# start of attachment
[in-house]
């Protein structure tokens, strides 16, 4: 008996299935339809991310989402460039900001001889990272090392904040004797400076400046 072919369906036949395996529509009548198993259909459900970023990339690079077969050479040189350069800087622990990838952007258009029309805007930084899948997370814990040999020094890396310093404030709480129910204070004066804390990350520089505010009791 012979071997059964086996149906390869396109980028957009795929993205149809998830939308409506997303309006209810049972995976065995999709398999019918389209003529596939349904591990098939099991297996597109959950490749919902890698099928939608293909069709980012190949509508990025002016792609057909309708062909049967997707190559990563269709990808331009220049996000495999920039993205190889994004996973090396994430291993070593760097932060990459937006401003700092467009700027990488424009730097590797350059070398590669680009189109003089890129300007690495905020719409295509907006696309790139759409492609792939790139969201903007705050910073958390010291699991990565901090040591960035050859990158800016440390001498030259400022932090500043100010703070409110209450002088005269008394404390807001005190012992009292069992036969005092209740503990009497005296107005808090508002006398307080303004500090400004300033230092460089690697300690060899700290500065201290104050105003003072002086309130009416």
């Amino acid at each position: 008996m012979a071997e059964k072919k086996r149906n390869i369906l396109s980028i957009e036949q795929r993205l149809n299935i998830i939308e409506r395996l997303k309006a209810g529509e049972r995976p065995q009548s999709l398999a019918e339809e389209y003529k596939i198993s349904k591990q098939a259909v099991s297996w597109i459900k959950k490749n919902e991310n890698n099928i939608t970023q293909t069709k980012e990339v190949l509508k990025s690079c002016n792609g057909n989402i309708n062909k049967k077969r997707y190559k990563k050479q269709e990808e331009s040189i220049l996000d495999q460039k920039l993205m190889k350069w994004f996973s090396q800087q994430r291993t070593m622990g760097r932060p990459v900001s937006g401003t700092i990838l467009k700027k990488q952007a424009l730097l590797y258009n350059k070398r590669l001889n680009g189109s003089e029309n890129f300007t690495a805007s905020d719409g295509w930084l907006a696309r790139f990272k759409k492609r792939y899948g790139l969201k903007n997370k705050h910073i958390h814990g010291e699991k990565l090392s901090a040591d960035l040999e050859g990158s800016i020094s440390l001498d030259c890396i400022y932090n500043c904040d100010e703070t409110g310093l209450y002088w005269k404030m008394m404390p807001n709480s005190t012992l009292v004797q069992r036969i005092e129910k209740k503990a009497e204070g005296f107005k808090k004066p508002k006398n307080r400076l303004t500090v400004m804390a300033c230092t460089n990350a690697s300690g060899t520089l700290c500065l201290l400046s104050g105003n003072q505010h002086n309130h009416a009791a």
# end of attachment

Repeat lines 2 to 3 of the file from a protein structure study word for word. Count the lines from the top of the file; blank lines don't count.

């Protein structure tokens, strides 16, 4: 008996299935339809991310989402460039900001001889990272090392904040004797400076400046 072919369906036949395996529509009548198993259909459900970023990339690079077969050479040189350069800087622990990838952007258009029309805007930084899948997370814990040999020094890396310093404030709480129910204070004066804390990350520089505010009791 012979071997059964086996149906390869396109980028957009795929993205149809998830939308409506997303309006209810049972995976065995999709398999019918389209003529596939349904591990098939099991297996597109959950490749919902890698099928939608293909069709980012190949509508990025002016792609057909309708062909049967997707190559990563269709990808331009220049996000495999920039993205190889994004996973090396994430291993070593760097932060990459937006401003700092467009700027990488424009730097590797350059070398590669680009189109003089890129300007690495905020719409295509907006696309790139759409492609792939790139969201903007705050910073958390010291699991990565901090040591960035050859990158800016440390001498030259400022932090500043100010703070409110209450002088005269008394404390807001005190012992009292069992036969005092209740503990009497005296107005808090508002006398307080303004500090400004300033230092460089690697300690060899700290500065201290104050105003003072002086309130009416």
């Amino acid at each position: 008996m012979a071997e059964k072919k086996r149906n390869i369906l396109s980028i957009e036949q795929r993205l149809n299935i998830i939308e409506r395996l997303k309006a209810g529509e049972r995976p065995q009548s999709l398999a019918e339809e389209y003529k596939i198993s349904k591990q098939a259909v099991s297996w597109i459900k959950k490749n919902e991310n890698n099928i939608t970023q293909t069709k980012e990339v190949l509508k990025s690079c002016n792609g057909n989402i309708n062909k049967k077969r997707y190559k990563k050479q269709e990808e331009s040189i220049l996000d495999q460039k920039l993205m190889k350069w994004f996973s090396q800087q994430r291993t070593m622990g760097r932060p990459v900001s937006g401003t700092i990838l467009k700027k990488q952007a424009l730097l590797y258009n350059k070398r590669l001889n680009g189109s003089e029309n890129f300007t690495a805007s905020d719409g295509w930084l907006a696309r790139f990272k759409k492609r792939y899948g790139l969201k903007n997370k705050h910073i958390h814990g010291e699991k990565l090392s901090a040591d960035l040999e050859g990158s800016i020094s440390l001498d030259c890396i400022y932090n500043c904040d100010e703070t409110g310093l209450y002088w005269k404030m008394m404390p807001n709480s005190t012992l009292v004797q069992r036969i005092e129910k209740k503990a009497e204070g005296f107005k808090k004066p508002k006398n307080r400076l303004t500090v400004m804390a300033c230092t460089n990350a690697s300690g060899t520089l700290c500065l201290l400046s104050g105003n003072q505010h002086n309130h009416a009791a």